The Battle of Little Jo Review

A young woman in the Old West, Josephine becomes pregnant by a local photographer and is thrown out of home. Constrained by the 19th century limits imposed upon women, Josephine dresses as a man and strives to make a living and hide her identity in a small frontier town.

by Philippa Bloom |
Published on
Release Date:

01 Jan 1993

Running Time:

121 minutes



Original Title:

Battle of Little Jo, The

Whatever the myriad permutations of the Western over the years, the essence remains the same: an American individualist pursuing freedom and adventure in the West, a hero often dust-choked and gun-smoked, but absolutely always male — until now. Maggie Greenwald, self-proclaimed feminist director of the Jim Thompson adaptation The Kill-Off, here provides a revisionist tale of the Old West based on the life and rather extraordinary times of Little Jo Monaghan — a lonesome cowboy of the American frontier whose boyish good looks, unfeasibly high voice and singular lack of interest in womanising incredibly fail — for the better part of 50 years — to alert even her closest rootin', tootin', macho chum Frank (Hopkins, quite possibly a personal best) and the local misogynist Percy (McKellen, superb) to the fact that Jo is, in fact, a Josephine.

Played to dignified effect by Suzy Amis — particularly in the gentle love scenes when Jo takes her Chinese Coolie (Chung) into her confidence and thence her bed — Jo is very much a victim of her age, a free-spirited young woman cast out by her family when she gets pregnant into a world dominated by unforgiving, primitive men, and is forced to don the trousers in order not just to survive, but to live free of the constraints imposed on women of the time.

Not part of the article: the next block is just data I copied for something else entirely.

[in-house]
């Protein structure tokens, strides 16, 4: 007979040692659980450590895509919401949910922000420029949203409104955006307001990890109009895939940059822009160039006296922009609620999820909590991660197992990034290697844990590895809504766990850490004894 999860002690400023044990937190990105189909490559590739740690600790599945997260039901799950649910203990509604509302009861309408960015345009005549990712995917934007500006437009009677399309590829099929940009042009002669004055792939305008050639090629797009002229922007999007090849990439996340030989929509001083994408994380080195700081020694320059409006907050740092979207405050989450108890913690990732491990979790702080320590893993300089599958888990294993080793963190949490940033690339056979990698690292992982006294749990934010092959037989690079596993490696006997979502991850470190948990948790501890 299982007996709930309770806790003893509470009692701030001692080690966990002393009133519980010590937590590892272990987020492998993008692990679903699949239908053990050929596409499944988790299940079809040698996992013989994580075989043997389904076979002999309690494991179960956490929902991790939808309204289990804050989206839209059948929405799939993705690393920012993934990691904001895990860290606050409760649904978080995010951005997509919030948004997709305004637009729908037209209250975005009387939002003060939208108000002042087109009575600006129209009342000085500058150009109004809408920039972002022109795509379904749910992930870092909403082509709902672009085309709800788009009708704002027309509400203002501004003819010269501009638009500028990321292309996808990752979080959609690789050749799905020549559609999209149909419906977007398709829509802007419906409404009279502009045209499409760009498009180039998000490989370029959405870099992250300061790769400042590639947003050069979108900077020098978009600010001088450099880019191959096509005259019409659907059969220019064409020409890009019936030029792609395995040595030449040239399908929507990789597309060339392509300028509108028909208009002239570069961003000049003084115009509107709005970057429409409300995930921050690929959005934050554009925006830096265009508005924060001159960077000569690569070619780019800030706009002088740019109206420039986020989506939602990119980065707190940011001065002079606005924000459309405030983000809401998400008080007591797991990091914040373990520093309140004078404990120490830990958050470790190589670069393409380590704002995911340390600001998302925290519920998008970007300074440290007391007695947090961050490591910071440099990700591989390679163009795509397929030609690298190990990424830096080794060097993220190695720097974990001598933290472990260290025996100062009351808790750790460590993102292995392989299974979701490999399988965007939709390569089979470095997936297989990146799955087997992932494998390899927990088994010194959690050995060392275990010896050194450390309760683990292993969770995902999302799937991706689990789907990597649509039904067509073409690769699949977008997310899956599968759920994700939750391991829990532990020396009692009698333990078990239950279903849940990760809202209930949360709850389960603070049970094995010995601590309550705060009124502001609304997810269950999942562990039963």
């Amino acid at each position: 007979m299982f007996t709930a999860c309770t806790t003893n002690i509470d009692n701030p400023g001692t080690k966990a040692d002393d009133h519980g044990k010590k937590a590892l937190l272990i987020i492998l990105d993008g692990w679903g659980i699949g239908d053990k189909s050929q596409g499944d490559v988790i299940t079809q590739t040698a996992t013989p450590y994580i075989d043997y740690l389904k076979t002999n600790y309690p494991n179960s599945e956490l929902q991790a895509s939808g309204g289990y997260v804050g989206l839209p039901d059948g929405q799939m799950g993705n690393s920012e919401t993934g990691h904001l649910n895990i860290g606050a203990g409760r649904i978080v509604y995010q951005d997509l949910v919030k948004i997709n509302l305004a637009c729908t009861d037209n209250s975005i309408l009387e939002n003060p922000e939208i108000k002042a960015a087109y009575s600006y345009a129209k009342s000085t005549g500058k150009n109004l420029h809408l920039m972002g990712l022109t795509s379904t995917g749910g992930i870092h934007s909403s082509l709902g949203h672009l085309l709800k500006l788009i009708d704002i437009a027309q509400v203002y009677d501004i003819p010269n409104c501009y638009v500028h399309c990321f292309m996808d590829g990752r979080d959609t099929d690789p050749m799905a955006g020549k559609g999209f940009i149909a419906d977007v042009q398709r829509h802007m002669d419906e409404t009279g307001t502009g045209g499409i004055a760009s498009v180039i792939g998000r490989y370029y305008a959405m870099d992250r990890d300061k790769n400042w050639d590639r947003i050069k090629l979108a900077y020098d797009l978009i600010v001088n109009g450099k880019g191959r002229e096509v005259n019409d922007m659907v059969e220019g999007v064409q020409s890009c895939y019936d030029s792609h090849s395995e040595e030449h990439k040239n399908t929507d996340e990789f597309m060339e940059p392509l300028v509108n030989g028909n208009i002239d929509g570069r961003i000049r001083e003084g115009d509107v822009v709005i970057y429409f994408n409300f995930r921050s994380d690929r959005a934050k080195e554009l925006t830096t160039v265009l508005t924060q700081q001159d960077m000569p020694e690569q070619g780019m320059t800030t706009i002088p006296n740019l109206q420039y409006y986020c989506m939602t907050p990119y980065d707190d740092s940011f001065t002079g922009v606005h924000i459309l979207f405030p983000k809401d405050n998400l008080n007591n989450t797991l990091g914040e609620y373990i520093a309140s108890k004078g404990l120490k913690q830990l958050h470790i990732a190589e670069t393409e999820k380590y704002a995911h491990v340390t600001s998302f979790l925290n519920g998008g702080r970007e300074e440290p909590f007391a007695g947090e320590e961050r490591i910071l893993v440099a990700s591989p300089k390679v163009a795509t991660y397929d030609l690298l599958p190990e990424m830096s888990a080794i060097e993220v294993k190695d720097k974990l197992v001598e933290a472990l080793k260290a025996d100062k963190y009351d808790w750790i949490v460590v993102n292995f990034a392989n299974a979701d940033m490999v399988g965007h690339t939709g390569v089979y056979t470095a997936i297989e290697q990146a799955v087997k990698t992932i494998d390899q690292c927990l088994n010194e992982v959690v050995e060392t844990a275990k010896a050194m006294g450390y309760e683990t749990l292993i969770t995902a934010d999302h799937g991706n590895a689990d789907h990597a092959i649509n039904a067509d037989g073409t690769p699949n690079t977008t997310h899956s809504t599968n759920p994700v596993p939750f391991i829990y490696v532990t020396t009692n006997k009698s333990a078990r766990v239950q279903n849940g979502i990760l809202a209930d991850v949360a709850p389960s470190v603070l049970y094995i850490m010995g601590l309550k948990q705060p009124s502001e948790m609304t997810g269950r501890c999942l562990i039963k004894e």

Essentially the story of a woman in search of her place in the world, and so coming complete with contemporary resonances, this does, however, sketch in sufficient conventional Western plot points — all set against the stunningly photographed backdrop of deepest Montana — to broaden its appeal beyond being simply a "wimmin's" film. And while it fails to deliver the sheer blood, sweat and tears that mark out the greatest Westerns, it does give a perspective on the West quite possibly truer than most, standing out as an intriguing and long-awaited tribute not just to the likes of Jo but also to the many thousands of ordinary women who, for better or worse, joined their menfolk on the trail.

Although it lacks the power of some of the great Westerns, this remains a engaging story charmingly told.
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